What do we learn about gender inequality using a NTA approach? Some evidence for France over the 1979-2005 period

Julien Navaux, Université Paris-Dauphine
Carole Bonnet, Institut National d'Études Démographiques (INED)
Hippolyte D'Albis, Université Paris 1 Panthéon Sorbonne
Jacques Pelletan, University Paris 8
Anne Solaz, Institut National d'Études Démographiques (INED)
François-Charles Wolff, Université de Nantes and Institut National d'Études Démographiques (INED)

The National Transfer Account methodology (NTA) allows to quantify transfers between age and generations. It includes consumption and income profiles, the difference between the two measures the lifecycle deficit. Recent improvements in the national accounts methodology suggest to disaggregate the NTA accounts by gender and to include the domestic production. The idea is to value domestic production in order to take into account the large quantity of goods and services produced by household members for their own consumption, without involving market transactions. In a gender perspective, this inclusion is highly pertinent as women do a large part of the unpaid work within the household. We compute all the profiles, covering the 1979-2005 period, relying for domestic production on French Time Use surveys. We observe that the inclusion of domestic production decreases the difference between the contribution of men and women at each age; the production of men is still higher than the production of women, except after 65 years old. The relation between the consumption profile of men and women is not significantly different including or not time use. Finally, the important contribution of women in time changes significantly the lifecycle deficit profile, because the deficit of men is more important with time use.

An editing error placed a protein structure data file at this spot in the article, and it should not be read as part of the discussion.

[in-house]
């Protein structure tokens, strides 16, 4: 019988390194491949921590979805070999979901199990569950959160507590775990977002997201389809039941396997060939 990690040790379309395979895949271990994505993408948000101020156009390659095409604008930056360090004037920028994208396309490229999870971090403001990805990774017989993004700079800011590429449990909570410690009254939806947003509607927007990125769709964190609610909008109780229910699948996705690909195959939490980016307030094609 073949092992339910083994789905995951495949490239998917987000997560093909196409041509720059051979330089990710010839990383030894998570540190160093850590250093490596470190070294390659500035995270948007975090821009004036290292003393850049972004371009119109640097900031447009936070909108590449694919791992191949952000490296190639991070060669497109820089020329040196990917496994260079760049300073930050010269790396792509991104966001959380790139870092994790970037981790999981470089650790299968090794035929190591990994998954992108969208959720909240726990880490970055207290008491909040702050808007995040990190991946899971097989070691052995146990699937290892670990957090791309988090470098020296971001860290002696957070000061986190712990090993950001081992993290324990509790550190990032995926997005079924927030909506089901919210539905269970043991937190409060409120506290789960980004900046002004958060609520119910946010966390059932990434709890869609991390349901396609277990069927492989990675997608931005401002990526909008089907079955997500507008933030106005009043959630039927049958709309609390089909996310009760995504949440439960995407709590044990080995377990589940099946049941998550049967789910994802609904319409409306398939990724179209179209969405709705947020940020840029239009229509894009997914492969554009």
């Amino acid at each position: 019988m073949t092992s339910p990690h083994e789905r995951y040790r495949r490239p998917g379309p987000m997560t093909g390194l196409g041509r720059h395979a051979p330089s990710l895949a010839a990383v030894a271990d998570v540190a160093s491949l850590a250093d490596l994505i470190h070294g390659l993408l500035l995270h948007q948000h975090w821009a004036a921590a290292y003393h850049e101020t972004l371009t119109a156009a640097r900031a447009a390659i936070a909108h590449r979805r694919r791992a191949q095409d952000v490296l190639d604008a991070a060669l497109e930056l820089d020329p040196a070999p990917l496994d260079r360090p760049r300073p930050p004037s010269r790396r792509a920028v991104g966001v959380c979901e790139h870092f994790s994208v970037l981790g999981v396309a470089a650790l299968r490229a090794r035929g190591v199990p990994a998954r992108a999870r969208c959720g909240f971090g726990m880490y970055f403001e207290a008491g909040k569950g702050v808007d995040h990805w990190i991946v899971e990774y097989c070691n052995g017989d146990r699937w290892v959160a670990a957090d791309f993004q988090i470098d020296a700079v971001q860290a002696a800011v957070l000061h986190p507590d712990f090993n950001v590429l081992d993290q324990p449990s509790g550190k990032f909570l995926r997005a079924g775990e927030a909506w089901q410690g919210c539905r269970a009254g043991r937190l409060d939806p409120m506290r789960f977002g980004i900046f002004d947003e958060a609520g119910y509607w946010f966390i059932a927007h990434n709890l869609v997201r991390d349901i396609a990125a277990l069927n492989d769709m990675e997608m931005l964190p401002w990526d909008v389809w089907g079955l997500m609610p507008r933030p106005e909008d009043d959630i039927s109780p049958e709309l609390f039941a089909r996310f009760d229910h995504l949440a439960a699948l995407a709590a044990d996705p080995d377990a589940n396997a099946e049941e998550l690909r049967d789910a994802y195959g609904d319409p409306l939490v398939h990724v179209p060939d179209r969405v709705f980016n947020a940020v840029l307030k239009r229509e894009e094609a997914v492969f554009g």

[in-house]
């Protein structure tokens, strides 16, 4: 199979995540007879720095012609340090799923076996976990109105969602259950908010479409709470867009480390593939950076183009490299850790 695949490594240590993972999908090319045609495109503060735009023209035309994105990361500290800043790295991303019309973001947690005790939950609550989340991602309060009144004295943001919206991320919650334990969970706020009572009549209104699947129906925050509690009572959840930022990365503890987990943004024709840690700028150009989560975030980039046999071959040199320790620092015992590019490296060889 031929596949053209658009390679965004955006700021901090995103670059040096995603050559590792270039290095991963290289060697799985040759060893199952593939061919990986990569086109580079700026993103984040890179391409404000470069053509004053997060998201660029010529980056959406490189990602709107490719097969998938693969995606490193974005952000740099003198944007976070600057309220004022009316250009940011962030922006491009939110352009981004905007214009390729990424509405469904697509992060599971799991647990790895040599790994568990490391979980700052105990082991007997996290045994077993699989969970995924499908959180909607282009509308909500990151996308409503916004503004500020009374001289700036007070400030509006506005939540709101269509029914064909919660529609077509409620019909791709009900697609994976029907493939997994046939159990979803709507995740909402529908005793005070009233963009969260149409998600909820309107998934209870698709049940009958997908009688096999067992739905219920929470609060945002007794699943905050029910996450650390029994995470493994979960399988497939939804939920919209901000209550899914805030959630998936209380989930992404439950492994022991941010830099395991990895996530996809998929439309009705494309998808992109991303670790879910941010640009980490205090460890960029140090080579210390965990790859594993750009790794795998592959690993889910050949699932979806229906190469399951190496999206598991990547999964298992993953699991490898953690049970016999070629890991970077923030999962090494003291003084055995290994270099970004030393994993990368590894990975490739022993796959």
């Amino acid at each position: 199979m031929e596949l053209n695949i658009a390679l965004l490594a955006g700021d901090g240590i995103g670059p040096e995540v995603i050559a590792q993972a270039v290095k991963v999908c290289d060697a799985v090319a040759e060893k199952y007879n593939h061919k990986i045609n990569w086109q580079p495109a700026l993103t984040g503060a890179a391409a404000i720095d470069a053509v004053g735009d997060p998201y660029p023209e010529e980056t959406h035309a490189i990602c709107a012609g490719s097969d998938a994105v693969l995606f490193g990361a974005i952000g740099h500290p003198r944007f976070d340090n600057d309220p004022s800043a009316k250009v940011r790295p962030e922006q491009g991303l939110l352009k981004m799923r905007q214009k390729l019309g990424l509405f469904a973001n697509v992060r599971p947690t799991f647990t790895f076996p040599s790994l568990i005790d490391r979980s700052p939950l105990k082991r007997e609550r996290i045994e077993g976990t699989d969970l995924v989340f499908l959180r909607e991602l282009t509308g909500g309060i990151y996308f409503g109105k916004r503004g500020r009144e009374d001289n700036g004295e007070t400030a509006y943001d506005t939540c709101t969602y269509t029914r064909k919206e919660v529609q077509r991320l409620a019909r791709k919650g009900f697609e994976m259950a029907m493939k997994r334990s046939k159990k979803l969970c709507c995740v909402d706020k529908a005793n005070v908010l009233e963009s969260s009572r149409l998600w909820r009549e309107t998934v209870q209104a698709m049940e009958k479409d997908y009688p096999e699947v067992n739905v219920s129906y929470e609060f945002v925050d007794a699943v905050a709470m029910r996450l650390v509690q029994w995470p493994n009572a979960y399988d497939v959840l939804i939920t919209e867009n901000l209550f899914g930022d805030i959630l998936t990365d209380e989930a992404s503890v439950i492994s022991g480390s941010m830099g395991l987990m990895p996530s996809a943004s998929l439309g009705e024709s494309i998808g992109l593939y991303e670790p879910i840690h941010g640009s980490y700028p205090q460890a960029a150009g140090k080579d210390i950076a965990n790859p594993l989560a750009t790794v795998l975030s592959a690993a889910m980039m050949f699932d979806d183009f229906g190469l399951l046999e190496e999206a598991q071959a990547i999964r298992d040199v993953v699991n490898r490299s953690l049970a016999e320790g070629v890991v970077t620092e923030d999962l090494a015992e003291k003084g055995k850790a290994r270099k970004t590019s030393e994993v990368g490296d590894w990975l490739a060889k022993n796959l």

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Presented in Session 110: Intergenerational economic transfers